Expungement means that the record of the marijuana conviction is destroyed or sealed and should no longer appear in public records or employee background checks. Once the State completes the expungements by December 2023, school districts should not ask employees or job applicants to disclose an expunged conviction.

If you have a question about a pending job applicant, please consult with legal counsel regarding your hiring options.

Q: What about students? Can they use marijuana while at school?

Most students will not have lawful access to marijuana. Individuals under the age of 21 may not possess or use recreational marijuana. Minors under the age of 18 cannot possess or use medical marijuana without a medical marijuana card and parental consent. For minor students with a medical marijuana card, the marijuana should be in the possession of and then administered as medication by the parent.

Students should not be in personal possession of marijuana at school or during school activities. If a student has a medical marijuana card, the marijuana should remain in the possession of the parent and not used by the student alone at school.

Q: How should a district respond if a parent or student presents a medical marijuana card?

Although a minor student can use medical marijuana if approved by a physician, a district should not allow the student to self-administer at school. Medical marijuana cards are not provided directly to minors but rather are issued to one of the parents or guardians. The parent or guardian serves as the primary caregiver for qualifying minor, allowing them to purchase or possess medical marijuana for the minor and requiring them to supervise the administration of medical marijuana to the minor.

If a parent requests that their student be allowed to access medical marijuana during the school day, we recommend that school districts seek advice from their legal counsel. At a minimum, medical marijuana should not be stored on school property and should not be administered by a school employee or the student. The district may wish to develop an individual plan with the family regarding the parent administering the medical marijuana during the school day.

Q: Can a district discipline a student for using marijuana away from school?

As mentioned above, most students will not have lawful access to marijuana since recreational marijuana is not legal for individuals under 21 years old and medical marijuana for minors should only be administered by a parent or guardian. Therefore, student use of  self-administered medical marijuana or recreational marijuana off campus will be illegal activity.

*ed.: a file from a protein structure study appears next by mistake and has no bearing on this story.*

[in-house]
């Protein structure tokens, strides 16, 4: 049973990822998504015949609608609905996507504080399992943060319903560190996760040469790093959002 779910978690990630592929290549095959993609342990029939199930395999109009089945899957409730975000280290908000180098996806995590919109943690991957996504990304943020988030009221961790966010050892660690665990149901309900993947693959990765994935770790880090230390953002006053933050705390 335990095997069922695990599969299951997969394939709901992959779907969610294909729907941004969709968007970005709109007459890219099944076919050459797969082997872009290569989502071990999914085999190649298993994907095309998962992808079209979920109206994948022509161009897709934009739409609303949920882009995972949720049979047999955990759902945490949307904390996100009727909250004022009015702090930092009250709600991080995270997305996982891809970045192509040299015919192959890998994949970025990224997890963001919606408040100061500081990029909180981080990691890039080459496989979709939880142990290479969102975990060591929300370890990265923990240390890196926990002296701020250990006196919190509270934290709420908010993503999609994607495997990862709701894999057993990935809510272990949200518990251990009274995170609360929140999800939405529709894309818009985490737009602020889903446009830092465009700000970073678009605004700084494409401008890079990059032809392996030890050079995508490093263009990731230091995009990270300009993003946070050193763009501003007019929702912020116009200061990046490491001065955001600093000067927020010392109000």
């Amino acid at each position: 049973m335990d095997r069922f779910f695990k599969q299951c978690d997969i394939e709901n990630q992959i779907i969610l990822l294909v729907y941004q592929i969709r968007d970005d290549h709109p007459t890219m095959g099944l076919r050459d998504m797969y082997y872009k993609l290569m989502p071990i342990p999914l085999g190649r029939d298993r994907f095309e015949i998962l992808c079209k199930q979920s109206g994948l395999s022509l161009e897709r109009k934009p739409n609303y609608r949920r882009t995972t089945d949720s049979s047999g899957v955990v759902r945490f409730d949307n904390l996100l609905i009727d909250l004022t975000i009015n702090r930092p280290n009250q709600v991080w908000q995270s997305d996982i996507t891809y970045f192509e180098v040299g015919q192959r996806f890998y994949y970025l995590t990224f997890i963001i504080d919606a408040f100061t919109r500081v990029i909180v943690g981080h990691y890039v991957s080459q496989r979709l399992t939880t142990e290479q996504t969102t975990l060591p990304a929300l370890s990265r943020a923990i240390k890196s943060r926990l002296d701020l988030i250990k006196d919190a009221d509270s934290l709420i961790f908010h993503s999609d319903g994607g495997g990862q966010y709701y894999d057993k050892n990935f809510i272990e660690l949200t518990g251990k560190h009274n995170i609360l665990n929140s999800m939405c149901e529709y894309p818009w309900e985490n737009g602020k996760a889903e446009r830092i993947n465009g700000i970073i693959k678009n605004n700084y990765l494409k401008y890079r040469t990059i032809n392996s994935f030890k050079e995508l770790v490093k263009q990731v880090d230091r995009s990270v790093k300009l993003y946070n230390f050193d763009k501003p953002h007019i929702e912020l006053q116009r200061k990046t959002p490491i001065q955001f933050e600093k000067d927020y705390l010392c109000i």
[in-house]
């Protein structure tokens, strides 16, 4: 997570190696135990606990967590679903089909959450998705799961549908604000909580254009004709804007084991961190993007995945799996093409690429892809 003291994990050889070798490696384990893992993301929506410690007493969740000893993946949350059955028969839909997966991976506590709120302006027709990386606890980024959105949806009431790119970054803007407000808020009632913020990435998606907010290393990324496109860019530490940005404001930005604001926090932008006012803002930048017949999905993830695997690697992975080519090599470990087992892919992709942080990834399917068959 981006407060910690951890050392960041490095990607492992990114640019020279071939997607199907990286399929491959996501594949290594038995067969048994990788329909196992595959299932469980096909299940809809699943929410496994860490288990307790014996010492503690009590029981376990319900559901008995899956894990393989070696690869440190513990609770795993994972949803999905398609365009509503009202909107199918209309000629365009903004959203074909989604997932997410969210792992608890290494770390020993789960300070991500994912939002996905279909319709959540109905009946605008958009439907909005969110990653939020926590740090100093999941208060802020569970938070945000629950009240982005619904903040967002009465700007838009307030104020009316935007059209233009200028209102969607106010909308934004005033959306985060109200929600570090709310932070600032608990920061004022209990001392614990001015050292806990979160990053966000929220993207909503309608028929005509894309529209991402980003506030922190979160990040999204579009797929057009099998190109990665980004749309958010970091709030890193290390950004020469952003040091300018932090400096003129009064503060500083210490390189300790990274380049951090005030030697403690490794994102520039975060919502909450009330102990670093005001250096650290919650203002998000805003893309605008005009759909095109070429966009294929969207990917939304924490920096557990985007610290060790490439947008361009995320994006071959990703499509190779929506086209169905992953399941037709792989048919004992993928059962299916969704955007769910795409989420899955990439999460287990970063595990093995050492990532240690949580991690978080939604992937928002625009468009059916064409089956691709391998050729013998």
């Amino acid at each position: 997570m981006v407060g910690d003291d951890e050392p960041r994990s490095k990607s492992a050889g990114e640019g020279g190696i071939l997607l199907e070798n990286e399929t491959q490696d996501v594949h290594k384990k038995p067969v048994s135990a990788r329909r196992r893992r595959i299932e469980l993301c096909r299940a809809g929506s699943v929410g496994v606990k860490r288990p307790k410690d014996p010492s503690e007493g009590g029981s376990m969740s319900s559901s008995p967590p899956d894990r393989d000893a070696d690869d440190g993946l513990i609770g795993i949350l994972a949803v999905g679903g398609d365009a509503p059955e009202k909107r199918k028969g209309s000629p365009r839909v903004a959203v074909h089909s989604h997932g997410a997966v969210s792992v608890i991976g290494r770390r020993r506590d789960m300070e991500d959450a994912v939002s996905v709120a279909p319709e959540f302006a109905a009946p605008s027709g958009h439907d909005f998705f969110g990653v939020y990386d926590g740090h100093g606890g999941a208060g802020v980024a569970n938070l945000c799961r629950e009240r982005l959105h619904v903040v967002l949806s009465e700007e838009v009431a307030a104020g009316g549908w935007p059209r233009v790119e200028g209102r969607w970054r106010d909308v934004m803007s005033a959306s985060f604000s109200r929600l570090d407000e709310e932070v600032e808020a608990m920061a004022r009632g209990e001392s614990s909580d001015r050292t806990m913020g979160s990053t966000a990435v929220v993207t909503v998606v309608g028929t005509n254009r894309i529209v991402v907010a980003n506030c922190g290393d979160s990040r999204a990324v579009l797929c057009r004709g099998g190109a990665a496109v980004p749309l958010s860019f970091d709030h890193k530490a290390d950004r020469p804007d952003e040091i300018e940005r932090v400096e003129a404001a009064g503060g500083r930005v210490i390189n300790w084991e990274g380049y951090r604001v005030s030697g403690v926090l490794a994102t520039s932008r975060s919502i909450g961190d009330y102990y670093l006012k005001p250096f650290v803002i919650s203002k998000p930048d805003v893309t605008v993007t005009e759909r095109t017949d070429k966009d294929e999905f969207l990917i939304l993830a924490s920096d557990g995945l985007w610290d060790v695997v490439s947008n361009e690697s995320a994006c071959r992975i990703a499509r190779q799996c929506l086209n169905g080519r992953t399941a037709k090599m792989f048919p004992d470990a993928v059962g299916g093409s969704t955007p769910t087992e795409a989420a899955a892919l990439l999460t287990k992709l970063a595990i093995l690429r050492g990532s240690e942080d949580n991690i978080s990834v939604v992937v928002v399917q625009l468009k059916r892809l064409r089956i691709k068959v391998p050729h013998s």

Whether a district disciplines a student for illegal activity that occurs off campus is a case-by-case analysis, depending on the nature of the conduct and whether there is a nexus between the off campus actions and the school environment. A call to legal counsel is recommended.

Q: Should our district drug test students as part of participating in sports or extracurricular activities?

Drug testing programs for public school students may be reviewed by the Courts to determine if the policy is “reasonable.” Courts will balance the students’ privacy interests, the invasive nature of the testing, the nature and immediacy of the school’s needs and interests, and how efficiently the policy actually meets the school’s needs.

Of course, the availability of medical marijuana complicates test results for minors, since the presence of marijuana can remain in the system for weeks after use. If your district is interested in maintaining or starting a drug testing program, please contact legal counsel to review the liability risks.

Q: What should we do if we believe a student is under the influence of marijuana at school?

Multiple staff members should document the student’s behavior and reasons for the report (e.g., smell, gait, glassy eyes, focus issues, change in personality). Additionally, the district should document any disruption to the educational environment (e.g., distraction of other students, effect on classroom instruction). The district’s SRO or school nurse should be contacted, particularly if there is a safety risk to self or others. Interviews may be useful in determining if there is any marijuana on campus and in the student’s possession.

Discipline may be imposed under district policy, depending on the circumstances including misconduct/disruption at school and whether the district can rule out presence of medical marijuana. We recommend a call to legal counsel to ensure all proper steps are taken prior to the imposition of discipline.

We will continue to monitor the employment and educational implications of Amendment 3 as the law inevitably finds its way to court for judicial review. For more information on the legalization of medical and recreational marijuana, please contact us.

Natalie Hoernschemeyer  |  Grant Wiens  |  Abbey Widick

Our team of professionals welcomes the opportunity to serve your needs.